Today and always, astronauts on mission in Space consume little fresh food. And yet, when establishing a base on the Moon and a colony on Mars, a way will have to be found to generate food there.
Feeding in Space
As part of the Proxima mission, the French astronaut Thomas Pesquet had occupied the International Space Station (ISS) from November 2016 to June 2017. The latter will return there in April 2021, aboard a SpaceX Crew Dragon capsule. During his stay aboard the ISS, he had notably tasted small dishes prepared by great starred chefs such as Alain Ducasse and Thierry Marx. On the menu ? Breton or creamy lobster with lemon, duck breast or even poultry in Parmentier. And yet, it was not about fresh food. Indeed, it took take away cans from Earth.
As explained by the Canadian Space Agency (CSA) in a publication of 2019, the food to consume in Space must meet certain criteria. For example, it must be compact and light, because the space on board is limited and the transport of products very expensive. Foods must also be very nutritious for a healthy diet, without forgetting their flavor.
In addition to the few fresh products and “plain” foods (to be consumed as is), food is very often presented in canned, dried, dehydrated, heat-stabilized or even irradiated. However, when it comes to establishing a lunar village and a Martian colony involving very long stays, it will be necessary to find a solution to cook on the spot. In addition to vegetable growing, another possibility is being considered: aquaculture (or fish culture). However, if the vegetable garden in microgravity presents several advantages, the protein outlook are quite inconclusive.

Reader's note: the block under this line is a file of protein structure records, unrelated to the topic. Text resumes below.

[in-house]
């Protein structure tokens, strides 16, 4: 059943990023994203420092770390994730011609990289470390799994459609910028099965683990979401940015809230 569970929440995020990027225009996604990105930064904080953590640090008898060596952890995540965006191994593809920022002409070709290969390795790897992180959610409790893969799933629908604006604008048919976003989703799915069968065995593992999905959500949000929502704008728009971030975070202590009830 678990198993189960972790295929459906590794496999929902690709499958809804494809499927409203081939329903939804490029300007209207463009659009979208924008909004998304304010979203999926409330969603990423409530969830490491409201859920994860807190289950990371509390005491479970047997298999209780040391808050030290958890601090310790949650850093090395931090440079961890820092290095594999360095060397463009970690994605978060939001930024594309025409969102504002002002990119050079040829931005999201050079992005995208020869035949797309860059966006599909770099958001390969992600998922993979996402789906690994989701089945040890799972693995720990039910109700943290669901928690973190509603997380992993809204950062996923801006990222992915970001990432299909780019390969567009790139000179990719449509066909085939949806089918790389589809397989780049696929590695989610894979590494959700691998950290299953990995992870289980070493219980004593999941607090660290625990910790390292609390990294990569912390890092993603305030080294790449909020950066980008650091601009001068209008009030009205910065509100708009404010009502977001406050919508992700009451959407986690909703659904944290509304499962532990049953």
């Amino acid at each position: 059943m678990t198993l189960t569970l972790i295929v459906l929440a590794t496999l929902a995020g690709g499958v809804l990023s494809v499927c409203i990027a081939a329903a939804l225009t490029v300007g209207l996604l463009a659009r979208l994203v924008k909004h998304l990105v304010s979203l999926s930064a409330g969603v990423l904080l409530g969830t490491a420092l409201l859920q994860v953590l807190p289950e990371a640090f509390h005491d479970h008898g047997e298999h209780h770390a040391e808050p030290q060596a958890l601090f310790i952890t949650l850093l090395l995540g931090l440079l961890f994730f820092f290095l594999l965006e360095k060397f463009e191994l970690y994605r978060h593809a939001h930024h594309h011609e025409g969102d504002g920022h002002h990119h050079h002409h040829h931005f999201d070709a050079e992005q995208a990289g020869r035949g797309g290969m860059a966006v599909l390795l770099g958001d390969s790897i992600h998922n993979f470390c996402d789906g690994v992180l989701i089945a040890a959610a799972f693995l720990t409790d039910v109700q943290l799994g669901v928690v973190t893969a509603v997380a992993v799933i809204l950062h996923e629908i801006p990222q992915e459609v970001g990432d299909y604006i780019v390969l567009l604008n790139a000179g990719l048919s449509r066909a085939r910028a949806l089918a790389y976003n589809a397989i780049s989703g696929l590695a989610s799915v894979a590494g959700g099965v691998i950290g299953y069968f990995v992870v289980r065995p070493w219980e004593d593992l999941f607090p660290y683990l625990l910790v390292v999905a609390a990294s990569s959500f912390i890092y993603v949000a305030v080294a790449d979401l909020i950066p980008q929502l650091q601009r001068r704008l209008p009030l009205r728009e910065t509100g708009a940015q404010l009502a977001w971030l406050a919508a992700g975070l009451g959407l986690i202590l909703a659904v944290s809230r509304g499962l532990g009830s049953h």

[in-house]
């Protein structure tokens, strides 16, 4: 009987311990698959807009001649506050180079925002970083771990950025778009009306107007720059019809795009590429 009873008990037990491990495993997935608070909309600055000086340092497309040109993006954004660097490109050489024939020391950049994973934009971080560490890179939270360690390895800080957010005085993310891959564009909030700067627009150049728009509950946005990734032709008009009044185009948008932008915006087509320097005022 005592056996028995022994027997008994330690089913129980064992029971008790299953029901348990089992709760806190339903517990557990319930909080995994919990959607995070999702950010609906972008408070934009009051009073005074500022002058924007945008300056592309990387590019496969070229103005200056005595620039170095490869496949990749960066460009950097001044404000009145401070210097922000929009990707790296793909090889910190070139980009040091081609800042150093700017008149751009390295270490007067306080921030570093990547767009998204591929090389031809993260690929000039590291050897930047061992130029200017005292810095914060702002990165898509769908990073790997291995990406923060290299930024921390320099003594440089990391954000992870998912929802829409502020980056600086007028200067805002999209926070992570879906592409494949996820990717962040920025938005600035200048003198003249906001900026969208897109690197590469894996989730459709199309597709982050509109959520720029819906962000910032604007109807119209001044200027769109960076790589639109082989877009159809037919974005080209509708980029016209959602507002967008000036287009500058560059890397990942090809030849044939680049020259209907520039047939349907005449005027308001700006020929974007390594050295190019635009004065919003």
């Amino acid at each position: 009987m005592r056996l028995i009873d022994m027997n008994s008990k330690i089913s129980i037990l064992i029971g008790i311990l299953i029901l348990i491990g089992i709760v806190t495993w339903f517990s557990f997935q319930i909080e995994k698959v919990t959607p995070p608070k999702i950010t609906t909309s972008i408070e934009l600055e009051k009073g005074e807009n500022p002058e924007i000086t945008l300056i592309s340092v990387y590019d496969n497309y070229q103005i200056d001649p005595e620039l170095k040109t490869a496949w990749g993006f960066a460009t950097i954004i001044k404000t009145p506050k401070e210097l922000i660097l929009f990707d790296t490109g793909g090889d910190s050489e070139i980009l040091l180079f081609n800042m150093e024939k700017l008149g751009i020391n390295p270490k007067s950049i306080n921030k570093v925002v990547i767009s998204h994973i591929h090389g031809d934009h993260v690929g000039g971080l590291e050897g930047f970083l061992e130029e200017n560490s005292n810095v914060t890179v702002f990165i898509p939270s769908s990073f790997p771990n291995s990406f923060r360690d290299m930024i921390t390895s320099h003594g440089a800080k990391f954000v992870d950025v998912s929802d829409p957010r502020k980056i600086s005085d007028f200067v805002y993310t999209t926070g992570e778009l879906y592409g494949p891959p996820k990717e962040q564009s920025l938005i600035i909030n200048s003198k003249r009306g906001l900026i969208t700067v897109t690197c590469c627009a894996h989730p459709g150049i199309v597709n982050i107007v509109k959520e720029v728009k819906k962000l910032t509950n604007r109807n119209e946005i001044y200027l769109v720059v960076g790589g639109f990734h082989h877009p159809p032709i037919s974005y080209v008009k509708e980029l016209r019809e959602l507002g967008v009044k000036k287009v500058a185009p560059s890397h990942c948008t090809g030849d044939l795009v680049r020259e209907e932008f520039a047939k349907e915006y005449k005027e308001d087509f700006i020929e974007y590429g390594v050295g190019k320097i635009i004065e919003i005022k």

As explained Hakai Magazine in an article from February 22, 2021, IFREMER researcher Cyrille Przybyla is behind the Lunar Hatch project. The goal? Allow astronauts to breed fish in space. According to A press release, the fish are in a large tank and receive “New sources of protein and lipids” as food. In addition, their effluents are recycled using microalgae. He believes that the next long-duration space expeditions should instead take fertilized eggs which according to him will withstand travel much better than fish.
In order to gain certainty as to the feasibility of the thing, Cyrille Przybyla subjected fish eggs to a take-off simulation. The latter survived and between 76 and 95% of them subsequently hatched. This success rate is also quite close to the “control group” with eggs that have not undergone any vibration.
In addition, the researcher estimates that certain fish species are not really suitable for a stay in Space. Indeed, the fish should not consume too much oxygen and should also resist temperature variations and cosmic radiation. Let us also mention the need to have a reduced time for hatching. Thus, sea bass and meager are more interesting species than salmon and cod.
Finally, Cyrille Przybyla mentioned other positive aspects concerning this innovation. According to him, having a fish farm could be a source of well-being for astronauts. This installation would remind them of life on Earth. In addition, taking care of livestock and vegetable crops would provide them with a bit of distraction.